Believe me, there wasn’t. Nothing was faster than a triple rush driven, fearless guy on a bike navigating through the impossibly crowded and often lawless jungle of Manhattan.

We knew it and so did the resentful office creeps who despised being so dependent on sweat soaked social misfits wearing skin tight black biking shorts arriving suddenly at their desk, knowing that in a good week we cleared more in our paycheck than they did. In 1988, $600-$700 a week could buy you an awful lot of rocket fuel, a decent living as long as you stayed alert and alive.

The group of us that met each morning were the top earners in our office, we were a tight bunch of 8 youngish guys, all skilled cyclists and most of us raced in club races in Central Park on the weekends, myself included. We all had our story, a reason why we were bike messengers instead of following more socially acceptable career paths, instead of utilizing the diplomas most of us had earned and I learned quickly there was an unspoken code that those stories were just never spoken about, an impenetrable male bravado veneer shielding any and all percieved vulnerability. I willingly complied.

I also learned, after being invited into
this elite clique after my first day, that
those invitations were rare. In the two
years I spent riding my black fixie no one
else was asked in, but then again, no one
else had a first day of work like I did either.
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On a day when over half our crew didn’t or couldn’t make it to work, on a day that you were better off and safer at home, on a day that the wind blew blizzrd like heavy wet snow flakes sideways into your eyes, on my birthday in late January, I trundled up the one flight of stairs with my snow encrusted bike to the dispatchers desk and reported for work.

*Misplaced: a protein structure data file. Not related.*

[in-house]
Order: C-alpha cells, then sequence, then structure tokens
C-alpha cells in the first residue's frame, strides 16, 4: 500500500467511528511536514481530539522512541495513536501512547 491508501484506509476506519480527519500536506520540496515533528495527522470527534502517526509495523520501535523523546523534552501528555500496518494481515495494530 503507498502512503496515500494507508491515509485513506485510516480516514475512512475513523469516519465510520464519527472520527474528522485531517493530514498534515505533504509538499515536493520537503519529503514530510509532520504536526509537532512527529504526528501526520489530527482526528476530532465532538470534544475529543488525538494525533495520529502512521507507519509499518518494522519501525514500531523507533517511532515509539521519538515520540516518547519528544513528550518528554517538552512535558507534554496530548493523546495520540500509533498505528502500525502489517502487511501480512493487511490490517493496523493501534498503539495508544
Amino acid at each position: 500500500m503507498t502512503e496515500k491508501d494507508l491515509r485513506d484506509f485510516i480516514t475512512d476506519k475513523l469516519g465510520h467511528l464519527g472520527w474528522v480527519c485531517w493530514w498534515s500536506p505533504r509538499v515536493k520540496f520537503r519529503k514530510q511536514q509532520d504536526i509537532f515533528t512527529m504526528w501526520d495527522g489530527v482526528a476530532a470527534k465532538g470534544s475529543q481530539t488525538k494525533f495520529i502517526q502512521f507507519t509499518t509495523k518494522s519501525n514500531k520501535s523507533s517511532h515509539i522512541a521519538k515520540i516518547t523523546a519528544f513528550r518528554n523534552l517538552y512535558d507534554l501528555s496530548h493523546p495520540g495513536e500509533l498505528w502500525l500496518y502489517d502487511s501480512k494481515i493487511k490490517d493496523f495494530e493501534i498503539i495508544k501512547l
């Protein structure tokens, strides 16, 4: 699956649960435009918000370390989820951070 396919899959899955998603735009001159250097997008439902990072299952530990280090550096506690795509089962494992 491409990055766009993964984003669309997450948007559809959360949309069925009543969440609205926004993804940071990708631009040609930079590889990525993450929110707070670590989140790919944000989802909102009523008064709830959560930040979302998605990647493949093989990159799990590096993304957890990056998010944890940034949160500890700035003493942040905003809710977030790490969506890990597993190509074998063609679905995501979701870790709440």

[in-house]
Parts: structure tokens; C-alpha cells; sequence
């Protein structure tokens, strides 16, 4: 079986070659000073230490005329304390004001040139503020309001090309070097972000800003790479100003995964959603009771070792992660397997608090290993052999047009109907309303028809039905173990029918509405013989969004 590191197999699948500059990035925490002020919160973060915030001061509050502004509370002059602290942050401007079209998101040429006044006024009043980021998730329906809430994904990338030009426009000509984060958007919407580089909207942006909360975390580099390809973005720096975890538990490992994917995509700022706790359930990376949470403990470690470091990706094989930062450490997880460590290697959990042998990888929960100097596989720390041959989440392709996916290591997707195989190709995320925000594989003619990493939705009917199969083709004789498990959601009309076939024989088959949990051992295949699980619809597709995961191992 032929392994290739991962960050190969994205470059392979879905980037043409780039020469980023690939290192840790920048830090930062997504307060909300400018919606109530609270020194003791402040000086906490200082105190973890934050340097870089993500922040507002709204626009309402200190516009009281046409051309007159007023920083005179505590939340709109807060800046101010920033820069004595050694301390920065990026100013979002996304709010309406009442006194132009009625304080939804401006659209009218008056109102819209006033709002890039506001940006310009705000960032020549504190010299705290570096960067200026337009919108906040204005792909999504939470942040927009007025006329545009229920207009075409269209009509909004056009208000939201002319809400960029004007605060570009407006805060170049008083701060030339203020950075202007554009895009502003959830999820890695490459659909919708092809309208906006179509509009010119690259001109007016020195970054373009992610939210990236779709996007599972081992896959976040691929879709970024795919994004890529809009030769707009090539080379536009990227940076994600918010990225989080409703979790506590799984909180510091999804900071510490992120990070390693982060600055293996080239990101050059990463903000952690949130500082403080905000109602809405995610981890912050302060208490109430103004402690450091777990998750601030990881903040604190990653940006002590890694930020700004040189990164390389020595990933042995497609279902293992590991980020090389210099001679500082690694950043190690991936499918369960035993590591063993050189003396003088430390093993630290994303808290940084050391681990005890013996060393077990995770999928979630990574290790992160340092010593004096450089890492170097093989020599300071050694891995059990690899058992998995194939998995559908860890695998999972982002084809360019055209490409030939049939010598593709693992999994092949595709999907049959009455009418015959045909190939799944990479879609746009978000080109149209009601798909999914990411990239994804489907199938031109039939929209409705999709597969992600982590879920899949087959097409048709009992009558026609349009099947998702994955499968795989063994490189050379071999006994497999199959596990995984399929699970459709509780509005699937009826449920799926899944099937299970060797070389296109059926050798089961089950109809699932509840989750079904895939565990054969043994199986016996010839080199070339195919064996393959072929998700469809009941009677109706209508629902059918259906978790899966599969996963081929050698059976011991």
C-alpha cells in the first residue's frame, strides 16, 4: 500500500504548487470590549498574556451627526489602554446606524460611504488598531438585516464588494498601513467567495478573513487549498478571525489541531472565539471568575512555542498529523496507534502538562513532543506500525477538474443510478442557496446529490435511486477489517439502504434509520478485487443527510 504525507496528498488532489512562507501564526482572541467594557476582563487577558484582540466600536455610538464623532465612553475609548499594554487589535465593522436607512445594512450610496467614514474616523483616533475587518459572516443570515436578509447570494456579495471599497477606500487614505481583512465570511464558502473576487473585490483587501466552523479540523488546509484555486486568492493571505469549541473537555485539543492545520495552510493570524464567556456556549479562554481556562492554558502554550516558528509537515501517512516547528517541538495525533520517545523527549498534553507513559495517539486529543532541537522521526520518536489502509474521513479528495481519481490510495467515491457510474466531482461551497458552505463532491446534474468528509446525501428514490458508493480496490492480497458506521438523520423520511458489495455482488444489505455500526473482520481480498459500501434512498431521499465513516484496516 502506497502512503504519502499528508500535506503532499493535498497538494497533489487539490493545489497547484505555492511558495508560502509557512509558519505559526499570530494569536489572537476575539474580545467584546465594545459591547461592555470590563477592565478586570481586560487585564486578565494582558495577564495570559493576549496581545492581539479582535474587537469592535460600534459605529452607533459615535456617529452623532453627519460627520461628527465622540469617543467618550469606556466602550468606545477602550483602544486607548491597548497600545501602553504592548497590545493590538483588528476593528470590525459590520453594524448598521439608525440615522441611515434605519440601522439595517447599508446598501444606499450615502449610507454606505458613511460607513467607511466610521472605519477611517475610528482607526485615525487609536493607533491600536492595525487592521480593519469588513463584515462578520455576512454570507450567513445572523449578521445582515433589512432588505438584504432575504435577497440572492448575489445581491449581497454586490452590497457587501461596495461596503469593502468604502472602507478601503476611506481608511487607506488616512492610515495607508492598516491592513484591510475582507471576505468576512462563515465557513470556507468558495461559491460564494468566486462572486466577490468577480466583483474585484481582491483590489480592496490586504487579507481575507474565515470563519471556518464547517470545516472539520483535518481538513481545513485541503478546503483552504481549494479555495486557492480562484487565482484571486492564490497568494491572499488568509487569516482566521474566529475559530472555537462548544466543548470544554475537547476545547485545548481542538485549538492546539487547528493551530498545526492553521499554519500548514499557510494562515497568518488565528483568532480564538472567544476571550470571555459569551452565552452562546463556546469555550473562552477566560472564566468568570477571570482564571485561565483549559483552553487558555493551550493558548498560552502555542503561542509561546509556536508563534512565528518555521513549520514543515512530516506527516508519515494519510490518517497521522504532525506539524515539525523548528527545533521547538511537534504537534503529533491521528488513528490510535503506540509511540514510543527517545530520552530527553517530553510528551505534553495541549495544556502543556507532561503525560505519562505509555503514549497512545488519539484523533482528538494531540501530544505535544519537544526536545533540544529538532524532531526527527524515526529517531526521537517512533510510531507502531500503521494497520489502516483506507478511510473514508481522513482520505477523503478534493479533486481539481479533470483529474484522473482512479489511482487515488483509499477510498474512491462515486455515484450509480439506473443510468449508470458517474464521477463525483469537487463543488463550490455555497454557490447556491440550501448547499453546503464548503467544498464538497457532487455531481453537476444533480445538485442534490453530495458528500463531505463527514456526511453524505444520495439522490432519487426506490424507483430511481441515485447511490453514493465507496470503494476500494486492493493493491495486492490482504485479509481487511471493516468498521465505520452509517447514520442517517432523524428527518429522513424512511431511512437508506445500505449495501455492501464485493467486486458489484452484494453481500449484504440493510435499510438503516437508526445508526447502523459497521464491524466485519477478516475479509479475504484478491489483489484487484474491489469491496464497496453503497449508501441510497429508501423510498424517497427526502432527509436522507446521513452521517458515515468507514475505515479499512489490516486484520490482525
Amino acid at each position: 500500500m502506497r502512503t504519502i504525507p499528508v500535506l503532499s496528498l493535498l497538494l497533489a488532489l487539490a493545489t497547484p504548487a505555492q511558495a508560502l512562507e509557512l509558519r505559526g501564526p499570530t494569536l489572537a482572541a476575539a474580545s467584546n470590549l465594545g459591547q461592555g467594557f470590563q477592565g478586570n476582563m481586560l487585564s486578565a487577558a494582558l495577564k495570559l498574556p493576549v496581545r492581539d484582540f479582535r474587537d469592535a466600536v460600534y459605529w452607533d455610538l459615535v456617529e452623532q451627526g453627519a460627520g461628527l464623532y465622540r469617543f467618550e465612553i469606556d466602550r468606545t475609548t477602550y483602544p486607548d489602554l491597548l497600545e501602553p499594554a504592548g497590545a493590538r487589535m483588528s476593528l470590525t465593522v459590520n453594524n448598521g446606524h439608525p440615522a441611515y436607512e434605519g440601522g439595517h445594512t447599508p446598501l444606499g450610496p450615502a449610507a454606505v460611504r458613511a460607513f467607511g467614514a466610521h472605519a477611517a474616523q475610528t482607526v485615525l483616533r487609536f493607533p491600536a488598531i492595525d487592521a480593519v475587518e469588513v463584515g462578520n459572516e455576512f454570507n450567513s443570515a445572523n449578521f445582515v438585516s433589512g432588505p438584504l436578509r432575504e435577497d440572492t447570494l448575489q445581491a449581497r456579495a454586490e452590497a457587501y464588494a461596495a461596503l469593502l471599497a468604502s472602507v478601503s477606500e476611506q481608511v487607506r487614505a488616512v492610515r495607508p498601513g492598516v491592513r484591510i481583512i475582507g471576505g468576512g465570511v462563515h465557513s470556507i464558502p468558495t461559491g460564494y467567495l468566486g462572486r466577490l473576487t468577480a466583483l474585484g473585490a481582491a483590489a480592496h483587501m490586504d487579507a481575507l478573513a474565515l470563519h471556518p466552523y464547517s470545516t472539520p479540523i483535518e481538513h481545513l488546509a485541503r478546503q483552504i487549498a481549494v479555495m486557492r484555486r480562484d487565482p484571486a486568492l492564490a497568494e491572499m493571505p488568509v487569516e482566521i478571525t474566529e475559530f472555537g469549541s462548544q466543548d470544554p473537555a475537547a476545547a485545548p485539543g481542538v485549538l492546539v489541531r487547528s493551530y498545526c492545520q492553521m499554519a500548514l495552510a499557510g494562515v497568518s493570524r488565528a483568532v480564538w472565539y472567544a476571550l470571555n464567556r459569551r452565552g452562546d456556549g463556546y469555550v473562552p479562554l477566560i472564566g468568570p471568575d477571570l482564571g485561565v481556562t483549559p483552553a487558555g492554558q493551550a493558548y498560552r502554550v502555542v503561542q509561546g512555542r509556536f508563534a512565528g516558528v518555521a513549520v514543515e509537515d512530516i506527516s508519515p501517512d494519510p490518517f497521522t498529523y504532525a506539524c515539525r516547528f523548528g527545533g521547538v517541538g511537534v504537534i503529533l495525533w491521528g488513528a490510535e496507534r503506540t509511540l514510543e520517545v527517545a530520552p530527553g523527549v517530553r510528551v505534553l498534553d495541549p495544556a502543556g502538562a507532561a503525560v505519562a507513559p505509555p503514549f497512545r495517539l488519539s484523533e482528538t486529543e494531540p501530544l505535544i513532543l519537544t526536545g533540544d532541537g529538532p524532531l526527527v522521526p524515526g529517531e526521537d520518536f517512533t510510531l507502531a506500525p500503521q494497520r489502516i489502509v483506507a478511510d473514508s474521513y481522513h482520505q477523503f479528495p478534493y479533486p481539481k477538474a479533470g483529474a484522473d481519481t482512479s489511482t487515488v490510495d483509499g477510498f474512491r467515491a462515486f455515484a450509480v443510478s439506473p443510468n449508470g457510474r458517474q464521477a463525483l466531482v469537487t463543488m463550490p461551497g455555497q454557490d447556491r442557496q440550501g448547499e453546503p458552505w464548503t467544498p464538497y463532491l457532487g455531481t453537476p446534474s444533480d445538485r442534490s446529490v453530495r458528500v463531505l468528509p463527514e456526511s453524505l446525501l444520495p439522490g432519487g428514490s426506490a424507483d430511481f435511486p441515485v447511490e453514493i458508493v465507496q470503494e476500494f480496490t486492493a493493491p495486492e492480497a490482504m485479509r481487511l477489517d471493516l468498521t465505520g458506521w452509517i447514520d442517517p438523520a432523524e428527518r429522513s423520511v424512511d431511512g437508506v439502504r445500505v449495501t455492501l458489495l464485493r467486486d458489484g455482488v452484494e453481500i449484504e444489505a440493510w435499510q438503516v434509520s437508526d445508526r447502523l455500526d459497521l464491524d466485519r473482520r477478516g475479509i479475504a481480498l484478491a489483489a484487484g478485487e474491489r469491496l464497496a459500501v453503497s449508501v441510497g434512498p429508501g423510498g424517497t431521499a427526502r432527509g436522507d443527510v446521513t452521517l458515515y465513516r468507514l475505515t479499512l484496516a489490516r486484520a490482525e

It was a ridiculous day to be on a bike, but after spending the entire day struggling to even see where I was going, I completed all the runs I was given. They were late, but they were completed.

My reputation was cemented that snowy day.

I was in.

‘This is Rabbit, what do ‘ya got for me?’

‘Holy crap! You finished all the runs I gave you alreasdy?’

‘Yeah, yeah, yeah! C’mon, what do you got?’

‘Jesus!…ok, come in, I’m giving you 12 rush press releases for Wall Street.’

By midsummer, after throwing myself headlong and headfirst into this new job, this new life threatening daily adventure, and throwing every caution I ever had to the place dark in my mind where such things go to be ignored, I had consistently and stubbornly become the top earner.

I was no longer who I thought I was, no longer who I was running from, an identity slipping slowly, imperceptively into a fading numb anonymity.

I was just Rabbit, a nickname
made official by my dispatcher